## Sunday, October 04, 2009

### Galois' Memoir: Lemma 4: Preliminary Results (Existence of Minimum Polynomial)

Before jumping into Lemma 4 by Evariste Galois, I will prove the existence of minimum polynomials.

The theorem in today's blog comes from Jean-Pierre Tignol's

Definition 1: Minimum Polynomial of u over F

For a nonzero polynomials in F[X] which have u as a root, the minimum polynomial is the polynomial of least degree that divides all other nonzero polynomials and is unique, monic, and irreducible.

Theorem 1: Existence of Minimum Polynomials

(a) Every element u ∈ F(r1, ..., rn) has a polynomial expression in r1, ..., rn such that:

u = φ(r1, ..., rn)

for some polynomial φ ∈ F[x1, ..., xn]

(b) For every element u ∈ F(r1, ..., rn), there is a unique monic irreducible polynomial π ∈ F[X] such that π(u) = 0.

This polynomial π splits into a product of linear factors over F(r1, ..., rn)

Proof:

(1) Let u ∈ F(r1, ..., rn) be such that:

u = φ(r1, ..., rn)

for some polynomial φ ∈ F[x1, ..., xn]

(2) Let Θ(X,x1, ..., xn) = ∏(σ) [X - φ(σ(x1), ..., σ(xn))]

where σ runs over the set of permutations of x1, ..., xn

(3) Since Θ is symmetric in x1, ..., xn, we can write Θ as a polynomial in X and the elementary symmetric polynomials s1, ..., sn in x1, ..., xn [see Theorem 4, here]

(4) Let Θ(X,x1, ..., xn) = Ψ(X,s1, ..., sn)

for some polynomial Ψ with coefficients in F.

(5) Substituting r1, ..., rn into Θ, we get:

Θ(X,r1, ..., rn)= Ψ(X,a1, ..., an) ∈ F[X]

where ai are the coefficients of the polynomial where r1, ..., rn are the roots. [see Theorem 1, here]

(6) From the definition of Θ in step #2 above, we have:

Θ(u,r1, ..., rn) = 0

since in the permutation σ that leaves xi unchanged, the result will be 0.

(7) It follows that Ψ(X,a1, ..., an) is a polynomial in F[X] which has u as a root. [see step #5 above]

(8) We also note that Θ(X,r1, ..., rn) is a product of linear factors. [see step #2 above]

(9) Thus, we have shown that Ψ(X,a1,...,an) splits into a product of linear factors over F(r1, ..., rn) [see step #4 above]

(10) We know that we can break down Ψ(X,a1, ..., an) into a product of monic irreducible factors of Ψ [see Theorem 3, here] so that:

Ψ = cP1*...*Pr

(11) Since u is a root, it follows that u must be the root of one of these monic irreducible factors.

(12) So that there exists i such that:

Pi is a monic, irreducible polynomial over F[X] and u is a root of Pi and Pi divides Ψ.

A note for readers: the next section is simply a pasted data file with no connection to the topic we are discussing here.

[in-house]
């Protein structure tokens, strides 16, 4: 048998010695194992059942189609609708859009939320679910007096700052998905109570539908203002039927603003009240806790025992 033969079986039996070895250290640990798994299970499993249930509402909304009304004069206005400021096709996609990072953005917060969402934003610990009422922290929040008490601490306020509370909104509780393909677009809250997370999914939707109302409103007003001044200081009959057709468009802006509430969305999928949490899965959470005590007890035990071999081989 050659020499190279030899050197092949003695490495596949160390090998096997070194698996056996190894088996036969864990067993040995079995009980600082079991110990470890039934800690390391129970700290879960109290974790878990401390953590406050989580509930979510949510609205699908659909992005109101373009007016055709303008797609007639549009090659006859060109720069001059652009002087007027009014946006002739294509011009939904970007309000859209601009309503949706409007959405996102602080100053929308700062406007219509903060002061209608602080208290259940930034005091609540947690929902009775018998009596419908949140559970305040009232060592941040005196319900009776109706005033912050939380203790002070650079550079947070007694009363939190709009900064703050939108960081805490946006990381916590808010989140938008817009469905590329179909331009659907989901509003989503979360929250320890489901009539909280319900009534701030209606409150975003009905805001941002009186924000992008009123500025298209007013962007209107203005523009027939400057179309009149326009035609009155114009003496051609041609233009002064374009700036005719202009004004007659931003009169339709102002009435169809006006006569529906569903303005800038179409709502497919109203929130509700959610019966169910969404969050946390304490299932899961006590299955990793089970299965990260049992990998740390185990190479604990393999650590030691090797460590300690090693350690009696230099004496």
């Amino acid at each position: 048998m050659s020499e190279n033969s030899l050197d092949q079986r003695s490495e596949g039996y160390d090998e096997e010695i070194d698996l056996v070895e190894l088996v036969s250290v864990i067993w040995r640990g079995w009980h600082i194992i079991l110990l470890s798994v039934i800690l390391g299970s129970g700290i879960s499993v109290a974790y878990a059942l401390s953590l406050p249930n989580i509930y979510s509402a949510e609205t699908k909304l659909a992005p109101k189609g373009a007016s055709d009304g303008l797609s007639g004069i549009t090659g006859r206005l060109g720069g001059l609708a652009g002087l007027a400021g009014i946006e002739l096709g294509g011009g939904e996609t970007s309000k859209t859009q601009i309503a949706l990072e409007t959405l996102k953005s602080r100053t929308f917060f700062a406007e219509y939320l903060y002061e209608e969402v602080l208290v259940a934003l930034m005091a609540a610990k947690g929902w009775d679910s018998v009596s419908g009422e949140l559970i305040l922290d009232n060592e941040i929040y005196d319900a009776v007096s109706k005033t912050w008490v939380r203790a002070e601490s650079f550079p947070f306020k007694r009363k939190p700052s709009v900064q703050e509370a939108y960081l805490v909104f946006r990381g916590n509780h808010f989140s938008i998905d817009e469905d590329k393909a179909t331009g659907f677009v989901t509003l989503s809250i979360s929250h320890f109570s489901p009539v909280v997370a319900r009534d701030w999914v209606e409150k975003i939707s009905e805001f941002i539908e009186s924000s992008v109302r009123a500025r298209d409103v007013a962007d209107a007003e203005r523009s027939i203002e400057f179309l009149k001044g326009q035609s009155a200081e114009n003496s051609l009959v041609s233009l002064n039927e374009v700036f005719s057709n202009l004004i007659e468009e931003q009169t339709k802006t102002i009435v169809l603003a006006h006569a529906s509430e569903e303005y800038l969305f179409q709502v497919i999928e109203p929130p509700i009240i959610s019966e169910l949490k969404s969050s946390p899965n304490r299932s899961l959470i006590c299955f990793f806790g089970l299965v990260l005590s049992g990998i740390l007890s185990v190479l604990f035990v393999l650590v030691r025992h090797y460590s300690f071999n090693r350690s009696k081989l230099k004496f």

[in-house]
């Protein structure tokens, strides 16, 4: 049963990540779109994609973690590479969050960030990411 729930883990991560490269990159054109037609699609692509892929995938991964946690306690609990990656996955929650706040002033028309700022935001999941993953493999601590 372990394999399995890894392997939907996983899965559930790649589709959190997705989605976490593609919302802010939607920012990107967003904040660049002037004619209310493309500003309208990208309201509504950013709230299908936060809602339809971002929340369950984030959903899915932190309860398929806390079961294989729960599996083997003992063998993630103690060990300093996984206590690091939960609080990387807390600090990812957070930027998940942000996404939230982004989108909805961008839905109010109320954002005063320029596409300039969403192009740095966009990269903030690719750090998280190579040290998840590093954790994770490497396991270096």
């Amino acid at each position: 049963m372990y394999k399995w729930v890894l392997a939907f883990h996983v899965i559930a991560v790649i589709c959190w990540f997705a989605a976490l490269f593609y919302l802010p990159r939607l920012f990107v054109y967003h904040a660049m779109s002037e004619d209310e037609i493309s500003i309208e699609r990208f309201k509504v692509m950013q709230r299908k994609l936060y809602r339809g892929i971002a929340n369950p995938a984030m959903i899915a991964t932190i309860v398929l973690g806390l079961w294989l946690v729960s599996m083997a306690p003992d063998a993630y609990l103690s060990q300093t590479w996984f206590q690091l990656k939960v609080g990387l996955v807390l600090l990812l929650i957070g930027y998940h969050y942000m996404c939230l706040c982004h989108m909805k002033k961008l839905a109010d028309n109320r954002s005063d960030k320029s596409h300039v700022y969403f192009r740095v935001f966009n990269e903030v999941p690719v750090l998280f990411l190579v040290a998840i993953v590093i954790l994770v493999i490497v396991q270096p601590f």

(13) Since Ψ splits into a product of linear factors over F(r1, ..., rn), it follows that Pi must also split into a product of linear factors over F(r1, ..., rn).

(14) Finally, we note that there is only one monic irreducible polynomial Pi which has u as a root since:

(a) Assume that Q ∈ F[X] is another polynomial with the same properties.

(b) First, we note that P must divide Q. [see Lemma 2, here]

(c) But, by the same argument Q must divide P.

(d) So, then it follows that P=Q.

(15) This completes part(b) of the proof.

(16) Let V be the Galois Resolvent (see Definition 1, here) such that:

V ∈ F(r1, ..., rn)

(17) We know that r1, ..., rn are rational fractions in V. [see Lemma 3, here]

(18) Since u is a rational fraction of F(r1, ..., rn), it follows that u is also rational fraction in V and further u ∈ F(V).

(19) So, u can be expressed as a polynomial in V and:

u = Q(V)

for some polynomial Q ∈ F[X].

(20) Substituting f(r1, ..., rn) for V, we obtain:

u = Q(f(r1, ..., rn))

(21) This is a polynomial expression in r1, ..., rn since Q and f are polynomials.

(22) This completes part(a) of the proof.

QED

Corollary 1.1:

Let V be any Galois Resolvent of P(X) = 0 over F and let V1, ..., Vm be the roots of its minimum polynomial over F (among which V lies)

Then:

F(r1, ..., rn) = F(V) = F(V1, ..., Vm)

Proof:

(1) r1, ..., rn are rational fractions in V [see Lemma 3, here]

(2) So, we have:

F(r1, ..., rn) ⊂ F(V)

(3) We know that the roots V1, ..., Vm of the minimum polynomial of V are in F(r1, ..., rn) since:

(a) V is a polynomial g(x1, ..., xn) ∈ F[X] [see Definition 1, here]

(b) Applying part(b) of Theorem 1 above, we note that each Vi has g(Vi)=0 and can be expressed over linear factors of F(r1, ..., rn)

(4) So, we have:

F(V1, ..., Vm) ⊂ F(r1, ..., rn)

(5) Since V1, ..., Vm are roots of V, it follows that:

F(V) ⊂ F(V1, ..., Vm)

(6) Therefore we have:

F(r1, ..., rn) = F(V) = F(V1, ..., Vm)

QED

References
• Jean-Pierre Tignol, , World Scientific, 2001